Wednesday, April 23, 2014
Professional Hoop Jumper
I suppose that is how I ended up with a degree in Biomedical Engineering. It seemed like the coolest and hardest degree available so that's what I picked. Some people follow their passions and heart when they pick a degree. Not me. The way I used to see it, that's how you end up unemployed, living with your parents, with a degree in Art History to adorn your childhood bedroom walls.
That's how I ended up an Eagle Scout. And that part of me is still alive and kicking enough to want to plant a church in Boston where under 3% of the residents attend an evangelical church.
While being a hoop jumper (you could also say "rat racer") can lead to great success in task-oriented goals, it always promises more than it can deliver. Just because you accomplish what you set out to achieve that doesn't make you happy for more than a day. Generally, people like us set another goal before the sun goes down and poof there goes contentment.
Just because you get into the right school that doesn't mean you are any good at relationships.
Just because you land that dream job doesn't mean you are fulfilled.
And that disconnect is what led me to Jesus when I was 17.
My mother is Jewish, though non-observant, and my father is Protestant, though non-observant. I figured if there was a God, there would be a religious system with more hoops for me to jump through, but how wrong I was. I discovered that Christianity is about grace. And grace means coming to God with your hands empty. No accomplishments, no checked boxes, no great performances, no hoops... just need.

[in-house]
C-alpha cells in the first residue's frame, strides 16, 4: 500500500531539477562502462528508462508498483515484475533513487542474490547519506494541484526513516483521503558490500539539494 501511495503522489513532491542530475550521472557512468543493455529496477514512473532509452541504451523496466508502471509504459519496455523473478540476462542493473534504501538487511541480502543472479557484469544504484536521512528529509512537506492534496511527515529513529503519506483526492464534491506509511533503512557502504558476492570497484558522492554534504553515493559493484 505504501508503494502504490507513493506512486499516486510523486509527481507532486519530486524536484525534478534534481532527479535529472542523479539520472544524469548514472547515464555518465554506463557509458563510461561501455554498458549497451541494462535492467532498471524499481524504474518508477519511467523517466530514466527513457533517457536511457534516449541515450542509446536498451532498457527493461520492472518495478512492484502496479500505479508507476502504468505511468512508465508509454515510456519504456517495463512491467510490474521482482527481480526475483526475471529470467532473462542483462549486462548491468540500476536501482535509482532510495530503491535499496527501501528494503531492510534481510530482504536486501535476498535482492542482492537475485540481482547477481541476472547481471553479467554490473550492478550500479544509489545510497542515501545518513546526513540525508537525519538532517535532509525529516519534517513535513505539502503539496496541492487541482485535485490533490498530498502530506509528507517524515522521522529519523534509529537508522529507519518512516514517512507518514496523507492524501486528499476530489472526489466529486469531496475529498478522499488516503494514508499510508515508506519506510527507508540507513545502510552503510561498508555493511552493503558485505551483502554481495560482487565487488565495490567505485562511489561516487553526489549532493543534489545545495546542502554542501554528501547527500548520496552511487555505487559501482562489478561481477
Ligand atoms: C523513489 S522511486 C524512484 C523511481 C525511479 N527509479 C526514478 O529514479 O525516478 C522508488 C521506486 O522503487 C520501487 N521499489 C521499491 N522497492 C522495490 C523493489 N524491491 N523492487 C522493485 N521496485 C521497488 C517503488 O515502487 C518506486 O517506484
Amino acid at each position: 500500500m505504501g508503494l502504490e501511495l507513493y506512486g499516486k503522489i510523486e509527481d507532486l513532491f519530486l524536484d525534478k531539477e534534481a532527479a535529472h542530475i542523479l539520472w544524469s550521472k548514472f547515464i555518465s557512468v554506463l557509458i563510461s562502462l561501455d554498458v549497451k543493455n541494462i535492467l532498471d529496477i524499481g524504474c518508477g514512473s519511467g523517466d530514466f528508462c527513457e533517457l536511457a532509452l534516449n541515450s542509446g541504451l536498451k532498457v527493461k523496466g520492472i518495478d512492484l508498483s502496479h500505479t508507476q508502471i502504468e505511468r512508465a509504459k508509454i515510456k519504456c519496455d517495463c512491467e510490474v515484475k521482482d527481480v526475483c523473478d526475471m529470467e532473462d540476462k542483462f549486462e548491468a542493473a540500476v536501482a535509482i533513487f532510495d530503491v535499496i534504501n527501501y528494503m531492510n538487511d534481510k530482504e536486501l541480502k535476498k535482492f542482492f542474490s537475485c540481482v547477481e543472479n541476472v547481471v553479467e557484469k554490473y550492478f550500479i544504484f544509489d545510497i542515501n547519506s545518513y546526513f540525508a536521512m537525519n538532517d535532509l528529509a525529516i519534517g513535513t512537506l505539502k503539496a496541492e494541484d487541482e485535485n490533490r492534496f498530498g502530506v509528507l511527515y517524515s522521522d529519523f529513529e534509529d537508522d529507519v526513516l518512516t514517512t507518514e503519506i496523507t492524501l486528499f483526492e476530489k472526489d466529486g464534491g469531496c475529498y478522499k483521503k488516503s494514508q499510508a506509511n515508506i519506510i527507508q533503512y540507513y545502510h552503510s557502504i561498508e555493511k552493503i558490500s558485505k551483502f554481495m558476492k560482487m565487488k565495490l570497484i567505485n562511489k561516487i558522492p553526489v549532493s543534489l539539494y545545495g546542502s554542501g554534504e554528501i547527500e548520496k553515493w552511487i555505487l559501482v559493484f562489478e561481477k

Coming to God with your moral performance or your religious observance is like a 2 year old standing before a Great King offering a handful of shiny pebbles as a present. I'm sure he appreciates the gesture, but don't kid yourself. You are not buying any favor today.
God's unconditional love toward me was experienced primarily as forgiveness of sin. His grace is so shocking, so counter-intuitive that it has a way of recreating you from the inside out. He rewired my priorities and taught me to seek the advancement of other people as much as I had been seeking the advancement of myself. That's what eventually led to my decision to be a pastor and church starter.
The scary truth of the gospel is that God's standards are so high they are a hoop you will never clear. But in Christ we have the one person who did it. He please God fully. So we worship Him, and because we trust in his performance and not our own we have rest. Rest from anxiety, self-justification, and sin. And it feels so good to be at peace whether in the thrill of victory or the agony of defeat.